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In boiling soapy water, globs of soap coalesce as the temperature increases to boiling. Does this mean that temperature increases the gravitational pull of bodies?

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Short answer: Nooooo... – Waffle's Crazy Peanut Apr 27 '13 at 11:59
A bit longer answer: it is irrelevant to the gravitational pull. – tia Apr 27 '13 at 12:09
If you're asking whether the bubbles are coalescing because of gravity, then absolutely not--gravity is far too weak to matter here. If you're asking whether heat in general can have direct gravitational effects (i.e., over and above indirect ones like convection redistributing matter), then yes, heat flux contributes to stress-energy tensor and thus gravity. But again that's ludicrously small in any situation you can cook up in a lab. – Stan Liou Apr 27 '13 at 13:22

1 Answer 1

Your question has nothing related to the gravitational force. Gravity (as far as we know) is very very weak. When at some higher temperature, the bubbles simply follow a randomness (brought out as a thermodynamical law called entropy). I mean, the bubbles just randomly go around everywhere and there's a higher probability for many to pop when heated. There's also this probability for some bubbles to merge together (which may appear as they coalesce) and pop. Anyways, the result is popping..!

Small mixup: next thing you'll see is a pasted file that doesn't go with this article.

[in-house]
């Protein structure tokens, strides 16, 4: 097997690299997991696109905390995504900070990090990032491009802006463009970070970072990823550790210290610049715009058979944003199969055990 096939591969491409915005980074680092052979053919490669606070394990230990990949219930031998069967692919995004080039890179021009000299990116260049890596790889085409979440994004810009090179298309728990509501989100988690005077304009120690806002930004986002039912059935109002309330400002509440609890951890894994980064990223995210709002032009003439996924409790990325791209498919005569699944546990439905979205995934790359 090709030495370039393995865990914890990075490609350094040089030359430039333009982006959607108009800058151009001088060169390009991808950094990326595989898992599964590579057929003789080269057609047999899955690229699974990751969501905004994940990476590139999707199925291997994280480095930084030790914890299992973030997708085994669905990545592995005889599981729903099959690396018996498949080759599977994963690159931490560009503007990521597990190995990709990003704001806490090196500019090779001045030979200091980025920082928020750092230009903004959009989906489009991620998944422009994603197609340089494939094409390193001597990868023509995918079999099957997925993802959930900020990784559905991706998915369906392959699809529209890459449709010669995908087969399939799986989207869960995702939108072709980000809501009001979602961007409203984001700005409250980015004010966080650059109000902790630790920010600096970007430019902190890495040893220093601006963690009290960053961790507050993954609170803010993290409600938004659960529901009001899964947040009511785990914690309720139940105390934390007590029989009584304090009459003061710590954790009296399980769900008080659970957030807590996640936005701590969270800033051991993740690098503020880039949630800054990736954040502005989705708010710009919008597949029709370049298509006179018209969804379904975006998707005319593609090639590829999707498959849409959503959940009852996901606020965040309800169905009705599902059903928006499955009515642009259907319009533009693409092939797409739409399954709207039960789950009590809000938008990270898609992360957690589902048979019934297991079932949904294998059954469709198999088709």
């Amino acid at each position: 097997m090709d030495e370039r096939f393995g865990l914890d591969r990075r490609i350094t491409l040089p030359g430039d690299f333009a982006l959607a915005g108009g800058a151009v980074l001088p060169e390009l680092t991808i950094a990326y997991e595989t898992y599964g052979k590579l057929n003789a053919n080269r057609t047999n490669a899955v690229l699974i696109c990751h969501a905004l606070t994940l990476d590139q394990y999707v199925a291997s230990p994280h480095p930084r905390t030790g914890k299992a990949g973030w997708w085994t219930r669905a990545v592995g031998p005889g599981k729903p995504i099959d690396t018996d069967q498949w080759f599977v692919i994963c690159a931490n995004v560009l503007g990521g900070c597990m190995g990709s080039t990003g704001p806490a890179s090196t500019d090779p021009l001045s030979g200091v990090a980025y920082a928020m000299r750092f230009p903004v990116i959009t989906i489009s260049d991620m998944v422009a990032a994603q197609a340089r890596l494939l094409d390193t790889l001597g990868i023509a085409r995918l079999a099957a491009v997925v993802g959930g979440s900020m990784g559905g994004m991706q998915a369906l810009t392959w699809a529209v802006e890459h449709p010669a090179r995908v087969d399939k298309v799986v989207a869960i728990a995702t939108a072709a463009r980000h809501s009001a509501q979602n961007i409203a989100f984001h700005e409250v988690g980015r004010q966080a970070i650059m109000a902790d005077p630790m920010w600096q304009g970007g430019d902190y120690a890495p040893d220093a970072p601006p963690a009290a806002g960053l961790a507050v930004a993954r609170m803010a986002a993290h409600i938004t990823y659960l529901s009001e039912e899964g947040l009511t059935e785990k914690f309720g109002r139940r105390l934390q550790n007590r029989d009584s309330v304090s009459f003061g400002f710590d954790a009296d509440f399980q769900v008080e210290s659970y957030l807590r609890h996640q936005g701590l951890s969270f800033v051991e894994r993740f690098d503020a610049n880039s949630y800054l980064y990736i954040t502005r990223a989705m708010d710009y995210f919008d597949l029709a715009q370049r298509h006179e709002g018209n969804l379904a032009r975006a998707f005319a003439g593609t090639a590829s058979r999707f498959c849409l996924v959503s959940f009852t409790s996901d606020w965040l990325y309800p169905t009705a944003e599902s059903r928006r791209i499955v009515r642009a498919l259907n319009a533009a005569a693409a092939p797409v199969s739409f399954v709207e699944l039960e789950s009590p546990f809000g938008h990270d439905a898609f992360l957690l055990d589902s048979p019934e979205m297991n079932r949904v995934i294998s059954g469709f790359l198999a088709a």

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I am not a scientist but I have general interest in astro physics. I know that Newtons laws do not always explain what we see in the interaction of galaxies causing the the creation of dark energy and matter to be added to the equations. Even Einsteins generally relativity theories has been adjusted with Lambda (the meaning of which is beyond me). I also note that the essence of gravity has not fully been analyzed. What I was looking for was an explanation for what I observed not a lecture on my ignorance. – Robert Schultz Apr 27 '13 at 12:44
Hi @RobertSchultz: If noticed in the simple expression on Newton's math result, one can clearly see that there's nothing related to temperature in the expression ;-) – Waffle's Crazy Peanut Apr 27 '13 at 12:54
@RobertSchultz: there are a large number of questions on this site relating to dark matter and dark energy, and additionally, there are good wikipedia pages and a variety of googlable blog posts. All of these phenomena only become apparent when looking at objects of the length scale of a galaxy or larger. – Jerry Schirmer Apr 27 '13 at 14:59

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